Wagner CL, Taylor SN, Dawodu A, Johnson DD, & Hollis BW (2012). Vitamin D and its role during pregnancy in attaining optimal health of mother and fetus. Nutrients, 4 (3), 208-30 PMID: 22666547

Kesby JP, Eyles DW, Burne TH, & McGrath JJ (2011). The effects of vitamin D on brain development and adult brain function. Molecular and cellular endocrinology, 347 (1-2), 121-7 PMID: 21664231

Image via Serg64 / Shutterstock.

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Learn It With Your Eyes Closed http://brainblogger.com/2012/08/13/learn-it-with-your-eyes-closed/ http://brainblogger.com/2012/08/13/learn-it-with-your-eyes-closed/#comments Mon, 13 Aug 2012 11:00:11 +0000 http://brainblogger.com/?p=13066 Wish you could learn a musical instrument but have too little time? Only in your dreams, you say? Well, you’re in luck. Recent findings show you can learn it in your sleep. A team of researchers at Northwestern University has now demonstrated that learning to play a simple melody can be fine-tuned by listening to recordings of it while you snooze.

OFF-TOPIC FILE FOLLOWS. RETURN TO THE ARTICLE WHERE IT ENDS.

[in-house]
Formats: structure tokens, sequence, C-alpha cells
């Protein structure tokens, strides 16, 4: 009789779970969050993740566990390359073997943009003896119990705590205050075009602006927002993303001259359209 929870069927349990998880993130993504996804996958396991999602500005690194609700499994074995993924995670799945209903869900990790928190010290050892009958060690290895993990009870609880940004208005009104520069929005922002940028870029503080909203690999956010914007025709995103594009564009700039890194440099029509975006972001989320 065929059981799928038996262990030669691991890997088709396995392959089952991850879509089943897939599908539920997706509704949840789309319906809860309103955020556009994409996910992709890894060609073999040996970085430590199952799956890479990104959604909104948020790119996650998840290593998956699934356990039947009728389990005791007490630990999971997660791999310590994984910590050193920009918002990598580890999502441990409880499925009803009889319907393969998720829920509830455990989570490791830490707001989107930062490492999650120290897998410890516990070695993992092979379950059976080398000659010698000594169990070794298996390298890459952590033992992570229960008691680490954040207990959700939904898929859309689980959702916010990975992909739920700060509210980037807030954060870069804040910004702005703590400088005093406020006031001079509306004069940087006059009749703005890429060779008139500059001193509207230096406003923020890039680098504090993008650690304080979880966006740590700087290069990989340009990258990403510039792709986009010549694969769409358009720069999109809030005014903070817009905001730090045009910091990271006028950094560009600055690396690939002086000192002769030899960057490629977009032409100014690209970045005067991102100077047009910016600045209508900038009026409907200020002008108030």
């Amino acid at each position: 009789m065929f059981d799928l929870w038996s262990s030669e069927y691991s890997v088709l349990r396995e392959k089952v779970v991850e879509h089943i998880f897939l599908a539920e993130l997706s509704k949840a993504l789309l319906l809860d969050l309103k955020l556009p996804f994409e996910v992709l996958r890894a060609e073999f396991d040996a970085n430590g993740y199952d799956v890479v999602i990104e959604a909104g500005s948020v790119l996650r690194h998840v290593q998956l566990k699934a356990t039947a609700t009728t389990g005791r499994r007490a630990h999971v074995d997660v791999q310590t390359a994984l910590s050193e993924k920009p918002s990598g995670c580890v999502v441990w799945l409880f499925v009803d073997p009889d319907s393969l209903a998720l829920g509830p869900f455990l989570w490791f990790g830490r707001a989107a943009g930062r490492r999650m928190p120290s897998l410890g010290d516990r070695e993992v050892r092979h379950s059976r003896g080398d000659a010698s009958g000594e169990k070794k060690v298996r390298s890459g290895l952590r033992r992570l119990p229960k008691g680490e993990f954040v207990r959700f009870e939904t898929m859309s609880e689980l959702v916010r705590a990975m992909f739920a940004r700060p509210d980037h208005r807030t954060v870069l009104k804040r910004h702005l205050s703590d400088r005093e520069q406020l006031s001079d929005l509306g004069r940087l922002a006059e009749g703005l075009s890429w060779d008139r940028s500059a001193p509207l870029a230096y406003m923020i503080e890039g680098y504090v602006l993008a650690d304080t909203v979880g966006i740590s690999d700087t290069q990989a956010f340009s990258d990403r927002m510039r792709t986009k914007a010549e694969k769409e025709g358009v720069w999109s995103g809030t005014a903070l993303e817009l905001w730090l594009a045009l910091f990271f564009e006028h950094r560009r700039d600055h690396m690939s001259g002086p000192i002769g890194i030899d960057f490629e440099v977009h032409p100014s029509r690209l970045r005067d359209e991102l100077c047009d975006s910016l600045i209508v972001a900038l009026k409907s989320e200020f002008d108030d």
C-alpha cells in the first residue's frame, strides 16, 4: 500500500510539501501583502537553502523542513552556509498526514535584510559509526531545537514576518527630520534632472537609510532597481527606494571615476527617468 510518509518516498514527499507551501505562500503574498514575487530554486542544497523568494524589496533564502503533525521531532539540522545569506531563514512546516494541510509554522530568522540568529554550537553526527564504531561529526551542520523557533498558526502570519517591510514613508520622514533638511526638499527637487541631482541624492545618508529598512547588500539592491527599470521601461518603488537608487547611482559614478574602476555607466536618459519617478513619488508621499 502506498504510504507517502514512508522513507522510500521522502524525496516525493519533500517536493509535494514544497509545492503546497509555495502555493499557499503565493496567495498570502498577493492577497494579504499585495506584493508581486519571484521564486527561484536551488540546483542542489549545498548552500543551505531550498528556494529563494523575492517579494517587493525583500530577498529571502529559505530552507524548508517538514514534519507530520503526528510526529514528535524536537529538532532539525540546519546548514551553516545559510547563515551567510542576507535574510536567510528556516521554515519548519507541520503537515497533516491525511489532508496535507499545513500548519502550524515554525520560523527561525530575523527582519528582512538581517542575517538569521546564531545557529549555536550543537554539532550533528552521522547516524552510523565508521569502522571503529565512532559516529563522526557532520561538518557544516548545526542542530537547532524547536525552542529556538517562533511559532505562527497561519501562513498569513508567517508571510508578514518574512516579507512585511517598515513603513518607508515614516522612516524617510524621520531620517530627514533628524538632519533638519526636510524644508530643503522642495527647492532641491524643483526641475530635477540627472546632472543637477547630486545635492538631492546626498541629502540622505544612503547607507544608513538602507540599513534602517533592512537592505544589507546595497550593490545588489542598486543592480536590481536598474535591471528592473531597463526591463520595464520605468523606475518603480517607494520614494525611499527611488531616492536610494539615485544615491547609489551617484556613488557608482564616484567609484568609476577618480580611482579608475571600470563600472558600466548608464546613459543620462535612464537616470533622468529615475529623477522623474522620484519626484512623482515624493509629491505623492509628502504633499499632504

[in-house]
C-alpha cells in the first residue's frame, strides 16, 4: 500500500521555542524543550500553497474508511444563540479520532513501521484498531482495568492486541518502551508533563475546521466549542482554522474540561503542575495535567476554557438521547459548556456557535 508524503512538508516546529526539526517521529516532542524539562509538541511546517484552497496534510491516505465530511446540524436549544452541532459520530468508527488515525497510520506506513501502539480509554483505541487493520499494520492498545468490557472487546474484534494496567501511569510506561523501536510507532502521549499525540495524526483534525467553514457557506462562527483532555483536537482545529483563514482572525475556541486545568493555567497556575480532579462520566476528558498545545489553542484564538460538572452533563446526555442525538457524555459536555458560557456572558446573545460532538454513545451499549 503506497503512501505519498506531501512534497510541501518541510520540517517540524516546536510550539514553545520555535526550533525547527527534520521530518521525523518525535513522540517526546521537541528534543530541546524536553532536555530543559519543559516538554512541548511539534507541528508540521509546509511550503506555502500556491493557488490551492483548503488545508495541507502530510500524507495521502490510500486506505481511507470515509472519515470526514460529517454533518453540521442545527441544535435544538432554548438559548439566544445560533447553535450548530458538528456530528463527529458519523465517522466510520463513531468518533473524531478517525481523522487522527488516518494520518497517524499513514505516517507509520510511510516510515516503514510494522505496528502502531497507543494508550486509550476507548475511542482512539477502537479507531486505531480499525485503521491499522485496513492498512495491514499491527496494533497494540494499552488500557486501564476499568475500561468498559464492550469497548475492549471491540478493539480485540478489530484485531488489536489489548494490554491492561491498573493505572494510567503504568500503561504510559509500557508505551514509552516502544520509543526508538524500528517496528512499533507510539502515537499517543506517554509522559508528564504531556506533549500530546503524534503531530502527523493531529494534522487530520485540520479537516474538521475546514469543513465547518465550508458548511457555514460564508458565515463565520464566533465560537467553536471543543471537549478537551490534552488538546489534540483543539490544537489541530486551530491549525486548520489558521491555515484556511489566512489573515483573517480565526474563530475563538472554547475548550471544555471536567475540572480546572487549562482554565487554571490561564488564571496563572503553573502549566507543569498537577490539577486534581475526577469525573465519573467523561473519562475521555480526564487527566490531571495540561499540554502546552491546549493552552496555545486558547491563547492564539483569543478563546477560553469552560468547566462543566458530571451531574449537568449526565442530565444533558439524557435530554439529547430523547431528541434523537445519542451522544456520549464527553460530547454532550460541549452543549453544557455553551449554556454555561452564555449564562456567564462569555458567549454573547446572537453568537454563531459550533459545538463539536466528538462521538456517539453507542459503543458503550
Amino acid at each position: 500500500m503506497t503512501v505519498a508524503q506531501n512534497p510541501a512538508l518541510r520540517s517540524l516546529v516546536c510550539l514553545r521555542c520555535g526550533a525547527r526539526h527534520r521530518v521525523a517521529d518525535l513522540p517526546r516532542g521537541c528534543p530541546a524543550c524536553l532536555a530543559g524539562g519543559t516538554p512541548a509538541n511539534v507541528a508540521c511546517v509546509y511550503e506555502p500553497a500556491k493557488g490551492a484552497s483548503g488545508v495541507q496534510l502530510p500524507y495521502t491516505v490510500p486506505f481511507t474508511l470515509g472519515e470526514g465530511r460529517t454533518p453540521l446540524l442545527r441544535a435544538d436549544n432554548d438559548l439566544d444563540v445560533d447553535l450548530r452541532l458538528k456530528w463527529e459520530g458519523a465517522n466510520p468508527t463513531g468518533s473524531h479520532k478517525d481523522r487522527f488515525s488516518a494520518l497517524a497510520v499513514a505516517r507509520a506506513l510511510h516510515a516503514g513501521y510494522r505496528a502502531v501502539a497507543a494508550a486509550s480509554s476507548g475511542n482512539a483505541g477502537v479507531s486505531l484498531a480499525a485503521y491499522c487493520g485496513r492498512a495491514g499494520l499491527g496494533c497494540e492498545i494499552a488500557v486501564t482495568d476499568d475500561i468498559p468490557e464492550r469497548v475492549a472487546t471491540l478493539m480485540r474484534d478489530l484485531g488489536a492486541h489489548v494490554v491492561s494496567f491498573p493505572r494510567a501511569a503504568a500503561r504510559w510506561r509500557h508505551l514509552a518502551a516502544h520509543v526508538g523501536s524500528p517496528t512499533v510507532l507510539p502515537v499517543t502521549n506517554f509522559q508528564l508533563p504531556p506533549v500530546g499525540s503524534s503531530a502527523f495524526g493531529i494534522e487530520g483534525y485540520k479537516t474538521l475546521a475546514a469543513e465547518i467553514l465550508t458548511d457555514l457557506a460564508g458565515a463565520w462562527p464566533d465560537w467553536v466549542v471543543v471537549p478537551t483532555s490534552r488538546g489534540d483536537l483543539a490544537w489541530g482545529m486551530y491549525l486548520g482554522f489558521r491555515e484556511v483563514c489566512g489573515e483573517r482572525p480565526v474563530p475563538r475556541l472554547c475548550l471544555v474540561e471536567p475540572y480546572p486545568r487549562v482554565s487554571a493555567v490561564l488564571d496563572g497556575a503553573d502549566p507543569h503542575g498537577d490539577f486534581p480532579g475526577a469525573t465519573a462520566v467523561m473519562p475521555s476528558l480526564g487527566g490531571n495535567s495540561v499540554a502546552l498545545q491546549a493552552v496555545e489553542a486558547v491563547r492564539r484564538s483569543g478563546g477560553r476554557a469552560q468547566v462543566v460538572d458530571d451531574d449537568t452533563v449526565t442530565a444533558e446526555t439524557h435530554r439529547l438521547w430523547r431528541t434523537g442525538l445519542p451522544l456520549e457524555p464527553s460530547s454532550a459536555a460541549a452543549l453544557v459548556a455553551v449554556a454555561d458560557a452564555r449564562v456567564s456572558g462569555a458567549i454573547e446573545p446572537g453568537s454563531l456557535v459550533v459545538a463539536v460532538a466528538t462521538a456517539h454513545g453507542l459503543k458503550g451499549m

In a small but well-designed study, the researchers trained subjects to play two simple melodies on a keyboard. Subjects then took a well-deserved afternoon nap. Unbeknownst to them, as the subjects entered slow wave sleep, the researchers selected one of the two melodies and played a recording of it twenty times — loud enough to hear but not enough to awaken them. The recordings lasted only four minutes. Before and after the nap, subjects attempted to play the melody; performance was measured in terms of number of mistakes.

While performance of both melodies improved following sleep, the improvement was significantly greater in the melody replayed during the snooze session.

One of the factors in how much of an effect the music cues had was the percentage of the nap spent in slow wave sleep, or deep sleep. Subjects with a higher percentage of slow wave sleep tended to improve more in response to the recordings. Slow wave sleep is important for memory consolidation and sensorimotor integration.